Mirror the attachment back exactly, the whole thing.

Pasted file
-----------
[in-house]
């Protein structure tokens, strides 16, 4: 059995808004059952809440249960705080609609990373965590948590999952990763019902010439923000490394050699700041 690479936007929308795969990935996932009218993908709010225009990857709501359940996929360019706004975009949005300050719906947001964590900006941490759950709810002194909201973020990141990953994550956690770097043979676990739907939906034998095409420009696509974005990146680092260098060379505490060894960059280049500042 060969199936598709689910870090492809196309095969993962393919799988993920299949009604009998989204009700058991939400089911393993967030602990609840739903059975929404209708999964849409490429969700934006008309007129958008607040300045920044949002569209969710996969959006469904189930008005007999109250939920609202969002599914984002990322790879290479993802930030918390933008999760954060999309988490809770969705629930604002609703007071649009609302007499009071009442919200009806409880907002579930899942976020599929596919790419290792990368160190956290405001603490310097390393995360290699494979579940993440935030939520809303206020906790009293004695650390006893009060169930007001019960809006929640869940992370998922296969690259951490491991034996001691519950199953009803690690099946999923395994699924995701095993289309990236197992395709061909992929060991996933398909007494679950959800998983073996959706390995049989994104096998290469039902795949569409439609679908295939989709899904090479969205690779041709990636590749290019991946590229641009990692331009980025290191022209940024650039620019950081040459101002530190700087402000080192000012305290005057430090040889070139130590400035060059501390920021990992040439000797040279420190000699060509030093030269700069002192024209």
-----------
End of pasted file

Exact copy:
[in-house]
């Protein structure tokens, strides 16, 4: 059995808004059952809440249960705080609609990373965590948590999952990763019902010439923000490394050699700041 690479936007929308795969990935996932009218993908709010225009990857709501359940996929360019706004975009949005300050719906947001964590900006941490759950709810002194909201973020990141990953994550956690770097043979676990739907939906034998095409420009696509974005990146680092260098060379505490060894960059280049500042 060969199936598709689910870090492809196309095969993962393919799988993920299949009604009998989204009700058991939400089911393993967030602990609840739903059975929404209708999964849409490429969700934006008309007129958008607040300045920044949002569209969710996969959006469904189930008005007999109250939920609202969002599914984002990322790879290479993802930030918390933008999760954060999309988490809770969705629930604002609703007071649009609302007499009071009442919200009806409880907002579930899942976020599929596919790419290792990368160190956290405001603490310097390393995360290699494979579940993440935030939520809303206020906790009293004695650390006893009060169930007001019960809006929640869940992370998922296969690259951490491991034996001691519950199953009803690690099946999923395994699924995701095993289309990236197992395709061909992929060991996933398909007494679950959800998983073996959706390995049989994104096998290469039902795949569409439609679908295939989709899904090479969205690779041709990636590749290019991946590229641009990692331009980025290191022209940024650039620019950081040459101002530190700087402000080192000012305290005057430090040889070139130590400035060059501390920021990992040439000797040279420190000699060509030093030269700069002192024209």